New rumors swirl in our Media 2.0 world about one massive potential tantalizing and game-changing deal – Disney buying behemoth SVOD service Netflix. That makes sense – and may happen – but Apple (or even Amazon) make even more sense.
Each has the means (Disney’s market cap is about 3X Netflix’s, Apple’s is a whopping 12X, and Amazon’s is 8X). In any event, Netflix will be bought. It’s only a question of when.
First, let’s set the stage.
Yes, all of us are Netflix users – and that “us” is increasingly global. We all happily shell out our low monthly fee without even thinking about it. Netflix is killing it, right?
But, that strength of reach and easy subscriptions is also its fundamental Achilles heel. Those subscriptions – that content — alone drive its business model. That’s it. No diversification.
So, in order to be long-term profitable and survive, Netflix must continue to acquire massive numbers of new customers, retain those that it has, and do it in a way that keeps its subscriptions at a low price we are conditioned to pay. Amidst the endless array of competing SVOD services worldwide, however, that will be harder and harder to do. Its growth both in the U.S. and overseas has already raised red flags.
Netflix’s “special sauce” to stay on track– its key draw – is its “Originals” (premium content it develops for Netflix customers only). “House of Cards” started it all. But, once we binge watch our favorite Netflix series, what keeps us there when switching to another show on another OTT platform is so easy? More exclusive originals, that’s what.
That means continuously “feeding the beast” — our voracious demand and expectation for new compelling premium A-list-driven content. That’s why Netflix’s Chief Content Officer Ted Sarandos just recently announced that its goal is for 50% of its content to be originals in the next couple years. Netflix has no choice.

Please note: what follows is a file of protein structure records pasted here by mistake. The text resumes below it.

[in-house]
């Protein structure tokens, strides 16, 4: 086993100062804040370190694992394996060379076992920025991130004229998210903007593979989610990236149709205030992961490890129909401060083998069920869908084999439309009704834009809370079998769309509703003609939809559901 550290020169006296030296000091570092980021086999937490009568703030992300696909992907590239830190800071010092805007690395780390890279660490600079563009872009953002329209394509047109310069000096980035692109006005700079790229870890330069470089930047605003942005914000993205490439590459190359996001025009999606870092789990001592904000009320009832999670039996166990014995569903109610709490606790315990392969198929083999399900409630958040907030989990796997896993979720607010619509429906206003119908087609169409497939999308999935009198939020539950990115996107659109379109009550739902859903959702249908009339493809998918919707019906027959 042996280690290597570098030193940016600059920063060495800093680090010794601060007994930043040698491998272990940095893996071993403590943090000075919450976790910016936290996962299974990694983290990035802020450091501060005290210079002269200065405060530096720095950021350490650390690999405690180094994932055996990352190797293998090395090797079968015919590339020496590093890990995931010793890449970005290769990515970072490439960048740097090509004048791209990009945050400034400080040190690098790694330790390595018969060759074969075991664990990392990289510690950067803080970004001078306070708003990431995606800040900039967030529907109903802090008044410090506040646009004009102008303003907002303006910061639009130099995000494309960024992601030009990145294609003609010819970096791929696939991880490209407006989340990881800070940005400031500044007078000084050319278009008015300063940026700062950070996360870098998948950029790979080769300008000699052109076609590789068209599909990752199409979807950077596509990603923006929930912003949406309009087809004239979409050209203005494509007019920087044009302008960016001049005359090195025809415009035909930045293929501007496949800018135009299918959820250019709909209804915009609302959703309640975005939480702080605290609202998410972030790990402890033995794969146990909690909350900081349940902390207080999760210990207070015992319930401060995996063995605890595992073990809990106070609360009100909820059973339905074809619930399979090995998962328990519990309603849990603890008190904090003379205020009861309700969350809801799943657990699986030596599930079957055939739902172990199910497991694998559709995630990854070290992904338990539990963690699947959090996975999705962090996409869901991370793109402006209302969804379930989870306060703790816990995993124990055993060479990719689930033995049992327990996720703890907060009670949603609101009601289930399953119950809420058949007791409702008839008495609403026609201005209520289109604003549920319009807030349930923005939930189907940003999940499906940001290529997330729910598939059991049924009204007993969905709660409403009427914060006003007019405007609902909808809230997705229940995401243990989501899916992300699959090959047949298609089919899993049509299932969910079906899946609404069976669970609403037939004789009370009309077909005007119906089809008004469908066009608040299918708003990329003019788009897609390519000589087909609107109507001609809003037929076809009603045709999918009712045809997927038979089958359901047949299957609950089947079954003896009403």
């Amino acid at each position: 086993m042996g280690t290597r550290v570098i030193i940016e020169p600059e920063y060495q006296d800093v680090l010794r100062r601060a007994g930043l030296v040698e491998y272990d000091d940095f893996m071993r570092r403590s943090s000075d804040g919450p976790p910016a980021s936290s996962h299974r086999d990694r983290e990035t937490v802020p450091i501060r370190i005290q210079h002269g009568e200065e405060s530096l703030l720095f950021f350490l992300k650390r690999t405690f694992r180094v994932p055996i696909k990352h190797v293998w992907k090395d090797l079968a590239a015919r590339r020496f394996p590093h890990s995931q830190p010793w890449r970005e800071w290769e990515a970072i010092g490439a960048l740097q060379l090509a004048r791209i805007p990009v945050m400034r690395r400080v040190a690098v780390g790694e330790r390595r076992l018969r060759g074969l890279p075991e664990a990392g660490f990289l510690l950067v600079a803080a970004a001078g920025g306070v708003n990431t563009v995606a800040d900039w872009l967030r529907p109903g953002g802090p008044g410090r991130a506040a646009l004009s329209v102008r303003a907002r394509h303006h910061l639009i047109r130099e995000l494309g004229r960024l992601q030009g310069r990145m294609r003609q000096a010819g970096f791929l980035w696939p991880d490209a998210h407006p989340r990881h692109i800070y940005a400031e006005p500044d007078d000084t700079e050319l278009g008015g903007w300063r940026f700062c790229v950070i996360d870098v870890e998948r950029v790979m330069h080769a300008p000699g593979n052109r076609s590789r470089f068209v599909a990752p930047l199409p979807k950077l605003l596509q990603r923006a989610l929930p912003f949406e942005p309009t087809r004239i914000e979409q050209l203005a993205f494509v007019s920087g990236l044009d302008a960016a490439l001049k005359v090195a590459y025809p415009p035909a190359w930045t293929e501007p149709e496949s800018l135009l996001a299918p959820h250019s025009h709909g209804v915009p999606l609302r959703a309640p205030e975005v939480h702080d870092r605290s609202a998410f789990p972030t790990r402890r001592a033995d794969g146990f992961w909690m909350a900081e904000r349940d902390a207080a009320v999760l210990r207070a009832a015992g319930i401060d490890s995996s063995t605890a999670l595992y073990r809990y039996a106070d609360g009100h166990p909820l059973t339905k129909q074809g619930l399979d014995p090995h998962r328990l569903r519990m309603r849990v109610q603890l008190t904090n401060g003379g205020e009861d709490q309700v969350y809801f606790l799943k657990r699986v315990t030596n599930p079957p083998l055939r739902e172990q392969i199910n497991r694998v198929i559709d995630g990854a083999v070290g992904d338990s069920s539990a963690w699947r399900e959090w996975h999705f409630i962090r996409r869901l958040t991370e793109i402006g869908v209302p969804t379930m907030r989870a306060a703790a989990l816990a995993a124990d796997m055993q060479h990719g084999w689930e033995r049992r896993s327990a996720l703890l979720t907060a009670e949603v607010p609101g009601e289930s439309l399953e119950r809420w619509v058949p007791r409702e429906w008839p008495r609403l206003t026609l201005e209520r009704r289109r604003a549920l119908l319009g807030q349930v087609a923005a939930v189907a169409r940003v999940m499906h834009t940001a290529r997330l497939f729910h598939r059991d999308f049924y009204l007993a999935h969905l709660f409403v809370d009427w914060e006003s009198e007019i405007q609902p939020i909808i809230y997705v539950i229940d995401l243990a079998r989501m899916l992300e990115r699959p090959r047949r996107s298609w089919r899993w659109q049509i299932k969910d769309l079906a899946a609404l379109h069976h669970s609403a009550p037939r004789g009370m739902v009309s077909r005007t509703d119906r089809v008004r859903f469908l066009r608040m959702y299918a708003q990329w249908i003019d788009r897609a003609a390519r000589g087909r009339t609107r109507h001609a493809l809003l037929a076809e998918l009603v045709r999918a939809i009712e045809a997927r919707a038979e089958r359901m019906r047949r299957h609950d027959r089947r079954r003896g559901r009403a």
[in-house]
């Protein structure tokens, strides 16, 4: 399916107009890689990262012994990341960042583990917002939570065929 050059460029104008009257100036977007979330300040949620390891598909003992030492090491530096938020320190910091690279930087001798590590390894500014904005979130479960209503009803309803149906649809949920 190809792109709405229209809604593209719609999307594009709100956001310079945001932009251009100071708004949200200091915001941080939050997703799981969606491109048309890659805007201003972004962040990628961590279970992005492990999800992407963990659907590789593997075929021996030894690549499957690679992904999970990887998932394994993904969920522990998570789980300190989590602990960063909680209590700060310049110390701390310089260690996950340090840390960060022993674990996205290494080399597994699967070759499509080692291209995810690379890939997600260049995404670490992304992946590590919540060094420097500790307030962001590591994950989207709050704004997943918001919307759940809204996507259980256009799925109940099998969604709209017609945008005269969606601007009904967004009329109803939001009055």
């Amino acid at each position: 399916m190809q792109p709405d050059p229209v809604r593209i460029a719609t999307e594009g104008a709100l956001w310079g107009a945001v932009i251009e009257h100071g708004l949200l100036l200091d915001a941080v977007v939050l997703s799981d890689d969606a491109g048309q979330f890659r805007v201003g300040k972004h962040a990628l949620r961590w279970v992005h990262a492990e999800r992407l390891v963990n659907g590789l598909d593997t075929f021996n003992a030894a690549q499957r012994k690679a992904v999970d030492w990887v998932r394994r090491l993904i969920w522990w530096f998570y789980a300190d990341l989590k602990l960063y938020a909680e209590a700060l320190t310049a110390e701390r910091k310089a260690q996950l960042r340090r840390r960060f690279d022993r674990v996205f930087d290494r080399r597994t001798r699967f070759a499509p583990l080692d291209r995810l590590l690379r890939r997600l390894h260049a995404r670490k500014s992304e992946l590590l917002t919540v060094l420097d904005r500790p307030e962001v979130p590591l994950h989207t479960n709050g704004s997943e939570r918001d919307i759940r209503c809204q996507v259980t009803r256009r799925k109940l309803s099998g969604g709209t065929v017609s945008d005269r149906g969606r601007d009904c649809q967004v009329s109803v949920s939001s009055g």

But, that beast is increasingly expensive to feed (especially at that scale). Those costs will only skyrocket moving forward, as the expanded playing field of SVOD competitors fight for access to a limited supply of A-list marquee talent they too hope will attract new customers (and keep them there). Netflix’s Originals-only formula — that singular model — is not sustainable long-term for a company of Netflix’s size.
It can be sustainable for behemoths Disney, Apple and Amazon (and others like them). Disney monetizes multiple content platforms (not just Netflix’s one) – movies, television (including crown jewel ESPN), OTT (including Maker Studios as a result of its $700 million-ish acquisition), theme parks, merchandise. In Disney’s Magic Kingdom, Netflix makes sense. First, Disney can absorb Netflix’s existential financial pressures in a way Netflix alone never can.
Second, Netflix can be the long-term premium video OTT solution it needs to calm its own long-term pressures that are more “traditional” in nature. Wall Street has hammered Disney of late primarily because ESPN – its cash cow via traditional Pay TV carriage deals – is under siege in our OTT video world where cord cutting, and a whole generation of cord-nevers, are real mega-threats.
Apple is an even more obvious Netflix buyer. Apple desperately wants its own OTT “Netflix Killer,” but Hollywood has stymied its efforts to date. Netflix itself could be the answer. We’ve already seen this movie before on the music side when Apple’s own streaming efforts failed. Apple bought Beats for $3 billion and re-branded it Apple Music.
Netflix’s price-tag certainly would be massively more costly, but the core strategic rationale is the same. For Apple, Netflix and Beats don’t need to justify their existence by their stand-alone financials alone. At Apple, content is essentially a marketing expense — a Trojan Horse used to lure us in to buy its high margin hardware (iPhones, iPads, Macs, Apple TVs). Netflix is a success even if it doesn’t generate a single stand-alone $1 of profit, so long as we buy more Apples.
Amazon may be another logical buyer, even though it already offers its own Netflix competitor – Amazon Prime Video (and we consumers don’t even need to pay extra for it, so long as we are Amazon Prime members – and why not, free shipping!). Netflix could be an even deeper hook to draw even more of us in to its sky-mall, keep us there, and shop and shop and shop. If that works, Amazon is happy.
Whether current rumors are true remains to be seen. But, these underlying realities will not change. Netflix will be bought.